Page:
While it's been found that living near highways may make residents more susceptible to cardiovascular-related deaths, researchers recently examined what this could mean for your kidneys.
Researchers found that those living in close proximity to major roadways had lower kidney function than residents farther away.
"These results imply that exposures associated with living near a major roadway reduces renal function, an important risk factor for cardiovascular events," the authors wrote.
The study, which was published in the journal British Medical Journal on May 13, analyzed information from hospital records of 1,103 patients, ages 21 and older, who suffered acute ischemic stroke in the Boston area.
While being treated at the time of their strokes, the patients received tests that estimated glomerular filtration rate (eGFR), which measures how much blood passes through the tiny filters, called glomeruli, of the kidney every minute. This tests for how well the kidneys function.
Researchers found that even after accounting for patient age, gender, socioeconomic backgrounds, and past medical ailments, the lowest levels of eGFR were found in patients who lived closer to major roadways. That means their kidneys were functioning more poorly than those living farther away.
In addition, they observed that those living closer to the major roads were more likely to be men, older, and of minority background when compared to participants residing outside the major roadways.
The National Insitutes of Health previously found that end-stage renal disease (ESRD), a condition in which permanent kidney failure gives way to fluid and waste accumulation, is three times more likely to occur in Afican-Americans compared to whites.
Distance-wise, these individuals who lived at least 50 meters away from traffic had an eGFR reading of 3.9 ml per minute less than those who were living at least 1000 meters away. The difference was especially stark for those living near A2 roadways, where the primary road had very few limitations.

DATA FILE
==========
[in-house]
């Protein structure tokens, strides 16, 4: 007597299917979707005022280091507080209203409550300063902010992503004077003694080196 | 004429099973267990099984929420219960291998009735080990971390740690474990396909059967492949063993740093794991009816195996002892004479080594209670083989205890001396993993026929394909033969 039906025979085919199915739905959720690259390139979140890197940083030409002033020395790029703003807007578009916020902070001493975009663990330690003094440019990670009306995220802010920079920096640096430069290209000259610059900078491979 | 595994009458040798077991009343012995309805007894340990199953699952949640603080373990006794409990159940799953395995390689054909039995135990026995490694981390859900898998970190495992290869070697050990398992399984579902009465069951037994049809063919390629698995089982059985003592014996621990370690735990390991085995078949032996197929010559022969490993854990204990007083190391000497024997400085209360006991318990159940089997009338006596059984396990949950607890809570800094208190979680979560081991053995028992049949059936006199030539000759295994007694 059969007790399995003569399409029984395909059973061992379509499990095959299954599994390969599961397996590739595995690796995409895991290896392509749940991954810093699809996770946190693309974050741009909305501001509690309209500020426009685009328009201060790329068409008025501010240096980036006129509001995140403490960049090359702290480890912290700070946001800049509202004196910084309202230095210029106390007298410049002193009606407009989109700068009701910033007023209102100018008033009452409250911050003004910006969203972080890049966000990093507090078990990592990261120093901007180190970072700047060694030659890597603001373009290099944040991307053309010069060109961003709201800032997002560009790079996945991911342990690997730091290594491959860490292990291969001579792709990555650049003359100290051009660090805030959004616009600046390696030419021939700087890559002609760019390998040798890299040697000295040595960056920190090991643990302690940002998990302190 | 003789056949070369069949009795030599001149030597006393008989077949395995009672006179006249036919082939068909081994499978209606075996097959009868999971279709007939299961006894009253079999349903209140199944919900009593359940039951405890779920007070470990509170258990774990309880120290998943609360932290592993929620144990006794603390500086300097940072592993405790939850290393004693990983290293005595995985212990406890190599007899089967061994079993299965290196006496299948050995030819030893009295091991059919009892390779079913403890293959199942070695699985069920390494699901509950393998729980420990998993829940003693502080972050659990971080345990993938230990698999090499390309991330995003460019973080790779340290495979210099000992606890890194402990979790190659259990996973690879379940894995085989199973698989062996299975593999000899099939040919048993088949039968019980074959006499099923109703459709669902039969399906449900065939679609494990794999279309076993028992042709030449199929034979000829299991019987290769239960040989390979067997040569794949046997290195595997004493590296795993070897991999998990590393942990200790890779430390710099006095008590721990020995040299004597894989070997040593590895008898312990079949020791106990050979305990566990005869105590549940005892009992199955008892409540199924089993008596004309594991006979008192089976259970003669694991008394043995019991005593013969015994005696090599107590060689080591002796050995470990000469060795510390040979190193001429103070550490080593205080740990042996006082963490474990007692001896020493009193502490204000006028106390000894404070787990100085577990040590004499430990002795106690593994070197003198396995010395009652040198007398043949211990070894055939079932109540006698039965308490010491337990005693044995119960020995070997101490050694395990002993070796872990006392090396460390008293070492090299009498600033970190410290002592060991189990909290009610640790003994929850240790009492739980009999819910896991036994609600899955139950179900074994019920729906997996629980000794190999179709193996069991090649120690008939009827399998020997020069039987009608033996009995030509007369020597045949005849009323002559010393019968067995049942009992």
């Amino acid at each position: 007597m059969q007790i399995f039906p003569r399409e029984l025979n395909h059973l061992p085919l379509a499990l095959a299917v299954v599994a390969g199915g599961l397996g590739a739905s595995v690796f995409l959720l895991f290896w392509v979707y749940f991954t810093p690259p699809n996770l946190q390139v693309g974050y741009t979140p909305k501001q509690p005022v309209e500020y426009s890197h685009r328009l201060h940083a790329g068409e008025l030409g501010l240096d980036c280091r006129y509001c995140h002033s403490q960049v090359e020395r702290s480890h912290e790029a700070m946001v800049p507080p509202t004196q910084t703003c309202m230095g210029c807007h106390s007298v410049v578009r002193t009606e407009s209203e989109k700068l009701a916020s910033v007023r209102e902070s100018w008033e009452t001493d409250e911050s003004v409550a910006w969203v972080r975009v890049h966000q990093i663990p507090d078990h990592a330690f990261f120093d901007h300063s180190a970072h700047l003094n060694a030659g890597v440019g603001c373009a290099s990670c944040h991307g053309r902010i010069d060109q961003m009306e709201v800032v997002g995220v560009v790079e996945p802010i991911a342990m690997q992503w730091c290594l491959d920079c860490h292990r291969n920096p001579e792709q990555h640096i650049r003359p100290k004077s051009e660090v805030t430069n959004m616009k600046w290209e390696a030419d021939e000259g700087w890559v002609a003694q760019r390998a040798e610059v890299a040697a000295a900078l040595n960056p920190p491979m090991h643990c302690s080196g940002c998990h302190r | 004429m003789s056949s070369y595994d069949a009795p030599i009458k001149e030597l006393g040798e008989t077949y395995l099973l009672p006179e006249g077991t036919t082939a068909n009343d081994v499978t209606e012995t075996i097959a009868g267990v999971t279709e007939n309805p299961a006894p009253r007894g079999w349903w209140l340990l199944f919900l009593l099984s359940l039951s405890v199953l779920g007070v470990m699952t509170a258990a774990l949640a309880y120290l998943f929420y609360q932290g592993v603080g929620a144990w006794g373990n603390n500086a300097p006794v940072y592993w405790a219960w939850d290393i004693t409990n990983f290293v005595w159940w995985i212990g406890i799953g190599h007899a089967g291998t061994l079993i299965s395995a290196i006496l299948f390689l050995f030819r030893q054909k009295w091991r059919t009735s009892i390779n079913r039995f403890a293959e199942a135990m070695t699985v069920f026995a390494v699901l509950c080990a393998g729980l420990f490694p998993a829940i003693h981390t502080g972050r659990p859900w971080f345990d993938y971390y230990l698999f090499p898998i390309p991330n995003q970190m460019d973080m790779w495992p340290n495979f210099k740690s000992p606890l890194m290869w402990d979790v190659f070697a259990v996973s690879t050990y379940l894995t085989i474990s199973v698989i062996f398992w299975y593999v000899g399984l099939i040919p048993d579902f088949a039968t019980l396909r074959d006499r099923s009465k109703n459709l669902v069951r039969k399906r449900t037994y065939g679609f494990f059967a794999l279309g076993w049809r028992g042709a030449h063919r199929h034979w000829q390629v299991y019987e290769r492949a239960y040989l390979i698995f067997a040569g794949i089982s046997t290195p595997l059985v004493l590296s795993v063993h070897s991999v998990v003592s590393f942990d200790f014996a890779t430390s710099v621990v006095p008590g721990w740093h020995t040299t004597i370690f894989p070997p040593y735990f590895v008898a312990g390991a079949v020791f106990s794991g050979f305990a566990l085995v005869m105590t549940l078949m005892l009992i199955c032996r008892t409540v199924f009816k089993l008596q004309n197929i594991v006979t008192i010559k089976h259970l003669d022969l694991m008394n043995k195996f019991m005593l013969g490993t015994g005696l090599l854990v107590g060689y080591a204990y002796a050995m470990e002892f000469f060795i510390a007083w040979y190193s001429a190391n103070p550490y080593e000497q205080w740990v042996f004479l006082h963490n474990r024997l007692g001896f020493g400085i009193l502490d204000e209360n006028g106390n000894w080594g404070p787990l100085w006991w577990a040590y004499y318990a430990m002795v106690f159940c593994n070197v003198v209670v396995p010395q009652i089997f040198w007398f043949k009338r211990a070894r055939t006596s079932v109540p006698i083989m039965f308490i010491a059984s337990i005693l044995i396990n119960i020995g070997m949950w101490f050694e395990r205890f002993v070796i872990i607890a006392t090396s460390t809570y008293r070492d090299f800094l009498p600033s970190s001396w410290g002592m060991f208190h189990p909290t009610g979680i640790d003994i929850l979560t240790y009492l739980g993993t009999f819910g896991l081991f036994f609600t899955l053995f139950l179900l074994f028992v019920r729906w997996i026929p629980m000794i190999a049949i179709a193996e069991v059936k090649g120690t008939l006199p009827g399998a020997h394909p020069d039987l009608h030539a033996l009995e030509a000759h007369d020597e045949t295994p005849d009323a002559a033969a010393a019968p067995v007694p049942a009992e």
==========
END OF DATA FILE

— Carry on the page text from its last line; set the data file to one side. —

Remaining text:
Low eGFR was previously tied to increased risk for cardiovascular-related deaths.
In a 2012 study, researchers found that living near ambient air pollution and traffic-ridden roads increased the risk for heart attack by 12 percent. They speculated that the constant noise from traffic disrupts sleep and escalates stress, a risk factor for cardiovascular disease.
Biologically, the connection between kidney health and cardiovascular health is strong. The kidney is vulnerable to large vessel artherosclerotic disease and small vessel dysfunction because it's constantly filtering bodily fluids. So greater noise and air pollution from traffic directly affects cardiovascular health, which in turn impacts kidney function.
Researchers added that certain factors were not included in this study. Among them being data on how often the residents spend time at home and whether they had unhealthy behaviors. In addition, Boston's major roads carrying both trucks and cars that could carry emissions that could impact renal function, but would need to be studied further.
According to the National Kidney and Urologic Diseases Information Clearinghouse, chronic kidney disease (CKD), is prevalent in one in 10 adult Americans, mostly in people ages 60 and above, while more than 20 million have some form of CKD.
CKD could be measured as a condition that gradually diminishes the function of a kidney over time. An eGFR below 60ml per minute for more than three months is a major indicator of CKD.
A patient suffering from ESRD has a more severe, permanent case of kidney failure. Treatment options for those with ESRD include dialysis or a kidney transplant.
Lue S-H, Wellenius GA, Wilker EH, et al. Residential proximity to major roadways and renal function. [published online first 13 May 2013]. J Epidemiol Community Health. 2013; doi:10.1136/jech-2012-202307. Accessed May 13, 2013.